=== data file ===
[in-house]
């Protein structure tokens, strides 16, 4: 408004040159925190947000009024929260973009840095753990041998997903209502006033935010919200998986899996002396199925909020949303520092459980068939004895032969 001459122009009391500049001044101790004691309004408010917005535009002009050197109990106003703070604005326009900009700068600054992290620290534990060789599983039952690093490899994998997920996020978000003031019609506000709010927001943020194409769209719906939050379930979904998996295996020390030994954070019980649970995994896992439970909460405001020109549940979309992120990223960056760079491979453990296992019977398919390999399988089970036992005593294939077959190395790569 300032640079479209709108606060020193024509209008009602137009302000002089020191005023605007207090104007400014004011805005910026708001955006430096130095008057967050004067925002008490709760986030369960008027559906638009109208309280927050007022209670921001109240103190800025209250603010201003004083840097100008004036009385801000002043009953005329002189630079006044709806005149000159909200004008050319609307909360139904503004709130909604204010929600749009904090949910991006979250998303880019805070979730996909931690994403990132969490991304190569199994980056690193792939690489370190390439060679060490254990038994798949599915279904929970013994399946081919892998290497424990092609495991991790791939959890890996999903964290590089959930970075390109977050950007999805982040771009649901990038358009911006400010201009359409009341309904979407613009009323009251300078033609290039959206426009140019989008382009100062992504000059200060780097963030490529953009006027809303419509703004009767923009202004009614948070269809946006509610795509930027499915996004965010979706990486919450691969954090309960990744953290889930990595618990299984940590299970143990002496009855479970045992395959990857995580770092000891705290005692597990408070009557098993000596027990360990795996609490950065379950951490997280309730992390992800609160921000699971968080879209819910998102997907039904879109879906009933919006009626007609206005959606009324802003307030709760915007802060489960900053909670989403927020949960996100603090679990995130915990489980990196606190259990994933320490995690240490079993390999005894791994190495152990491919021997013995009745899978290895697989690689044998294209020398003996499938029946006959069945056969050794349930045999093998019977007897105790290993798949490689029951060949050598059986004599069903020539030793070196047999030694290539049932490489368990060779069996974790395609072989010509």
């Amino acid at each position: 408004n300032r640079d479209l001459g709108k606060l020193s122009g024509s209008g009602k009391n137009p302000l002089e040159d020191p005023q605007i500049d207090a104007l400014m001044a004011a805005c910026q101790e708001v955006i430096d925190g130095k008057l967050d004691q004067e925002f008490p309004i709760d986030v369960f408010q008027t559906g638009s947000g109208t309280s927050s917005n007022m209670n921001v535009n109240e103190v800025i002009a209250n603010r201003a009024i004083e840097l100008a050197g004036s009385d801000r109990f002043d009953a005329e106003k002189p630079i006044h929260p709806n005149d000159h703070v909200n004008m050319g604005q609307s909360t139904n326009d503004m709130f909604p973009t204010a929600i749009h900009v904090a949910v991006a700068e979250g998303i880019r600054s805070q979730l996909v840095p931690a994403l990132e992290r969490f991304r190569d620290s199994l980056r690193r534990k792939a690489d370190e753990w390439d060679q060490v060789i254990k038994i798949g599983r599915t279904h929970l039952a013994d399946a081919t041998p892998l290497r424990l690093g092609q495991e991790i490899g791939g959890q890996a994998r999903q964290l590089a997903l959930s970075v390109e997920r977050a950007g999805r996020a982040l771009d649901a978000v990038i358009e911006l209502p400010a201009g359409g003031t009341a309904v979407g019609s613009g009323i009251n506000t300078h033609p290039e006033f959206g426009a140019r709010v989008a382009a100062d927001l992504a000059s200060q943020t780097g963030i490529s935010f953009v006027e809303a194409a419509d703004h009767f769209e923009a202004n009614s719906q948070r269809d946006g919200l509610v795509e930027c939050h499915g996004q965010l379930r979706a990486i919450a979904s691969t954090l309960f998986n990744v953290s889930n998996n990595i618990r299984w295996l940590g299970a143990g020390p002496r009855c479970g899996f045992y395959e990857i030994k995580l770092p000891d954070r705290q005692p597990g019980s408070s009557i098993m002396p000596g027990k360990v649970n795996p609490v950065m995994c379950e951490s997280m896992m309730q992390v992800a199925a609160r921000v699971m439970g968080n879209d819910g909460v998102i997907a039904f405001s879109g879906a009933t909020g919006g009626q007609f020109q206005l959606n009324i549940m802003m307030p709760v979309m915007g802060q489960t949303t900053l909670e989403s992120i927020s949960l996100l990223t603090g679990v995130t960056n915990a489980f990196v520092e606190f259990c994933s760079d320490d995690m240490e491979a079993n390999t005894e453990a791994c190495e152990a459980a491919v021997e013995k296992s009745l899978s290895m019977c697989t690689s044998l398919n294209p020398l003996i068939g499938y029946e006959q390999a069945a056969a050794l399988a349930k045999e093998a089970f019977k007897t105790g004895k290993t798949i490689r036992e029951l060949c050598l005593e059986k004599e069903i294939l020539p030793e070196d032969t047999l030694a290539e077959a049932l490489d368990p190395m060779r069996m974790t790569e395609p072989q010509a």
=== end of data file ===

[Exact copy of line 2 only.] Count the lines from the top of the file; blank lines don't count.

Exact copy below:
């Protein structure tokens, strides 16, 4: 408004040159925190947000009024929260973009840095753990041998997903209502006033935010919200998986899996002396199925909020949303520092459980068939004895032969 001459122009009391500049001044101790004691309004408010917005535009002009050197109990106003703070604005326009900009700068600054992290620290534990060789599983039952690093490899994998997920996020978000003031019609506000709010927001943020194409769209719906939050379930979904998996295996020390030994954070019980649970995994896992439970909460405001020109549940979309992120990223960056760079491979453990296992019977398919390999399988089970036992005593294939077959190395790569 300032640079479209709108606060020193024509209008009602137009302000002089020191005023605007207090104007400014004011805005910026708001955006430096130095008057967050004067925002008490709760986030369960008027559906638009109208309280927050007022209670921001109240103190800025209250603010201003004083840097100008004036009385801000002043009953005329002189630079006044709806005149000159909200004008050319609307909360139904503004709130909604204010929600749009904090949910991006979250998303880019805070979730996909931690994403990132969490991304190569199994980056690193792939690489370190390439060679060490254990038994798949599915279904929970013994399946081919892998290497424990092609495991991790791939959890890996999903964290590089959930970075390109977050950007999805982040771009649901990038358009911006400010201009359409009341309904979407613009009323009251300078033609290039959206426009140019989008382009100062992504000059200060780097963030490529953009006027809303419509703004009767923009202004009614948070269809946006509610795509930027499915996004965010979706990486919450691969954090309960990744953290889930990595618990299984940590299970143990002496009855479970045992395959990857995580770092000891705290005692597990408070009557098993000596027990360990795996609490950065379950951490997280309730992390992800609160921000699971968080879209819910998102997907039904879109879906009933919006009626007609206005959606009324802003307030709760915007802060489960900053909670989403927020949960996100603090679990995130915990489980990196606190259990994933320490995690240490079993390999005894791994190495152990491919021997013995009745899978290895697989690689044998294209020398003996499938029946006959069945056969050794349930045999093998019977007897105790290993798949490689029951060949050598059986004599069903020539030793070196047999030694290539049932490489368990060779069996974790395609072989010509």